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Severe consequences of miserable weather

Published on by Dr Paul Beckett

On a mild grey and wet day this month in Dublin in 1845 the potato blight arrived.Following this, Ireland was crippled for a century and, although no one realized at the time, the weather was responsible.
The fungus, Phytophthora infestans, probably came to Europe in 1844 and reached Ireland in August 1845.Germination was easy for the fungus spores as there was plenty of moisture around; splashing rain and gentle winds aided the spread to surrounding plants. By October, millions of ripe tubers had turned black and a nauseous stench pervaded the country.In the wettest regions, 40 per cent of the crop was ruined.The famine began in spring 1846 when every last scrap of edible potato had been consumed.In August, amid torrential rain and wild thunderstorms, the blight drifted with the prevailing winds across the country again and the potato crop was annihilated.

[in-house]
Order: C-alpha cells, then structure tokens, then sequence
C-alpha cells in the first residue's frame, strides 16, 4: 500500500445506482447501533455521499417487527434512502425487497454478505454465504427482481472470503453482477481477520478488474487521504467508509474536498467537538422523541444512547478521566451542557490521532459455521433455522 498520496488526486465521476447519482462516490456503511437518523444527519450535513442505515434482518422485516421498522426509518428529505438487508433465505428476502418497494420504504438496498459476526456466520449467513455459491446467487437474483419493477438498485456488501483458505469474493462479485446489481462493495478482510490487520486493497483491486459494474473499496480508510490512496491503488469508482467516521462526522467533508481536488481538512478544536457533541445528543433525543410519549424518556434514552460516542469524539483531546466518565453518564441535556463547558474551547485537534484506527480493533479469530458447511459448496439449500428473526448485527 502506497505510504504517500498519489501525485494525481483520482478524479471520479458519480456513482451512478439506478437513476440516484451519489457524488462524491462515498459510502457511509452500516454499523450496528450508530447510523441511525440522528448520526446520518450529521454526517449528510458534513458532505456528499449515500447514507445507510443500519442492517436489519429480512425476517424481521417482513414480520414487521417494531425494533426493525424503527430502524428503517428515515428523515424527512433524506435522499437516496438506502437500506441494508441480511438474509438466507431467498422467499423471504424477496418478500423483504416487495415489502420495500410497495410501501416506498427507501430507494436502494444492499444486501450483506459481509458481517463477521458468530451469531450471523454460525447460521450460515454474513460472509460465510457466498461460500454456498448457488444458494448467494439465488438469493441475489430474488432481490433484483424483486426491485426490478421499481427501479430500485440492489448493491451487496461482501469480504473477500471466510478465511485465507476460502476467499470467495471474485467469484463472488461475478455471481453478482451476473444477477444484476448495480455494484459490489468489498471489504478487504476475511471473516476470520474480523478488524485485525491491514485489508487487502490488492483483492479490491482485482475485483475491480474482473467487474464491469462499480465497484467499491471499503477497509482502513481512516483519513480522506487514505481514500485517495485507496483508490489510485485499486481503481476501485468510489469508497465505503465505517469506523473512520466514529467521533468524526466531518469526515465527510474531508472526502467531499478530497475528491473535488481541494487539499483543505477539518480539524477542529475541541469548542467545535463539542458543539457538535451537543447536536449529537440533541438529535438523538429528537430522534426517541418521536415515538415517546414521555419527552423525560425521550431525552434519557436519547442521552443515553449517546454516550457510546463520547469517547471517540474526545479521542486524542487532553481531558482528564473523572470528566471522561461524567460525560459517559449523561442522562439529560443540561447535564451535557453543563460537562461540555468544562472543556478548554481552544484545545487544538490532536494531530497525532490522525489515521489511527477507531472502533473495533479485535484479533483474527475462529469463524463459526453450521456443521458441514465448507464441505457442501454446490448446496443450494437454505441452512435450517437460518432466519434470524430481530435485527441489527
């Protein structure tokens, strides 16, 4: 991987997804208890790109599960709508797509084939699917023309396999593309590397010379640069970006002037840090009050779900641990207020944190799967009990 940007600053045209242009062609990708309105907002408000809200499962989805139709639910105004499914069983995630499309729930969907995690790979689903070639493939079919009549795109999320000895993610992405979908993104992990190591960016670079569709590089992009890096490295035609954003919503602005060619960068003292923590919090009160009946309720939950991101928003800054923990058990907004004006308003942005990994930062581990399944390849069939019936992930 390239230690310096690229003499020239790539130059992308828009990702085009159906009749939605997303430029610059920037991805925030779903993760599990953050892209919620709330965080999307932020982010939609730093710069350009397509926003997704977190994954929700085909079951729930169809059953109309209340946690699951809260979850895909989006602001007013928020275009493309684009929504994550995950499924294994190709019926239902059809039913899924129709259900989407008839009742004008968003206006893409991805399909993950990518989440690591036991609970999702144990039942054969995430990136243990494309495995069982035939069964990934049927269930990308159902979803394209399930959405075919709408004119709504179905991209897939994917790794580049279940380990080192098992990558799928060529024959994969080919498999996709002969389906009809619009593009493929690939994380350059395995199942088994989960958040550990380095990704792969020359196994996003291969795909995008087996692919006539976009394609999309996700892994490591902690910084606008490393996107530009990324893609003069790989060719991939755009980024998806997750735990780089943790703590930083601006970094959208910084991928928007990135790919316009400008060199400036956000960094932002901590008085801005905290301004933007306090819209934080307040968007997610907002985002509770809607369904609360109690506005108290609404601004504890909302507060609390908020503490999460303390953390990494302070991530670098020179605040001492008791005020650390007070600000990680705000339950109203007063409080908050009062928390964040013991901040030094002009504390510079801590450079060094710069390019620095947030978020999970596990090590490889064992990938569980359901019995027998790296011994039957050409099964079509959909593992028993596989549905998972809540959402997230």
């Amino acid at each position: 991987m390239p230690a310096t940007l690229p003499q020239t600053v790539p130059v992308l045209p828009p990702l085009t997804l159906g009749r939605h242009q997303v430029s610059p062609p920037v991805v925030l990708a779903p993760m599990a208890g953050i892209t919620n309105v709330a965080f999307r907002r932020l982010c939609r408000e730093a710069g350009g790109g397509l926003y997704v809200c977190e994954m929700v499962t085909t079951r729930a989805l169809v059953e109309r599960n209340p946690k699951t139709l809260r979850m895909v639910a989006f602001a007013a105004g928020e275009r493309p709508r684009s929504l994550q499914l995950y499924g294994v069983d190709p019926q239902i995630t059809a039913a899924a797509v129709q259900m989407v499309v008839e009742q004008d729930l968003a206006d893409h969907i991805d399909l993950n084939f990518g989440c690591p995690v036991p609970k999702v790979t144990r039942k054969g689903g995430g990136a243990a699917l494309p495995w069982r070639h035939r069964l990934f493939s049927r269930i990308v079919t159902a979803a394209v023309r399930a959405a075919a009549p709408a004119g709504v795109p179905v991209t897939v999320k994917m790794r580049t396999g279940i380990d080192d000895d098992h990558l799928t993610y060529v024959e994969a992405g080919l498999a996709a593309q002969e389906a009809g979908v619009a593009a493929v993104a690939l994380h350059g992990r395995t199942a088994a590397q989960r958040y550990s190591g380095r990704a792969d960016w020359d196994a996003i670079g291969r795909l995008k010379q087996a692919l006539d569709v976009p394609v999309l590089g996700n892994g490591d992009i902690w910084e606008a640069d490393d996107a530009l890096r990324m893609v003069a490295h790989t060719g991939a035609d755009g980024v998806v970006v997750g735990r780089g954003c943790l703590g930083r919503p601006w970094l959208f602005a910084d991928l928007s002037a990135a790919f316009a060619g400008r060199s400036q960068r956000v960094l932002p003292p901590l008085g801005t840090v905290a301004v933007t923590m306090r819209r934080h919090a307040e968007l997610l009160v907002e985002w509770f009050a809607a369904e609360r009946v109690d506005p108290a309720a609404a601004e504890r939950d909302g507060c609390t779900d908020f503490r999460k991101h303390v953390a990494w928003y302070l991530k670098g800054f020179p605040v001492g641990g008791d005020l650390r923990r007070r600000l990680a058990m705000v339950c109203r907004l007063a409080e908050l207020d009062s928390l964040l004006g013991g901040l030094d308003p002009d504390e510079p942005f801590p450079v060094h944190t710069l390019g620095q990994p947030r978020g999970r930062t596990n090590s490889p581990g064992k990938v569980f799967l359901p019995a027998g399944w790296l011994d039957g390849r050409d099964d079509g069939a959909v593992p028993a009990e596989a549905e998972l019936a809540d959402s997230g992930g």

An Ghorta Mor, ‘The Great Hunger’ continued until 1849.At least a million died.Another million emigrated on the ‘coffinships’ to the New World.

This famine affected the Irish deeply.Although the Irish might still joke about the weather, they never joke about the potato.

About the author: Dr Paul Beckett

Dr Paul Beckett - picture

Dr Paul Beckett is one of the UK’s leading experts in Japanese knotweed and is a member of the Expert Witness Institute. He regularly provides Japanese knotweed expert witness services. He helped produce the RICS knotweed guidance for surveyors and was integral in the formation of the Property Care Association (PCA) Invasive Weed Control Group (IWCG).

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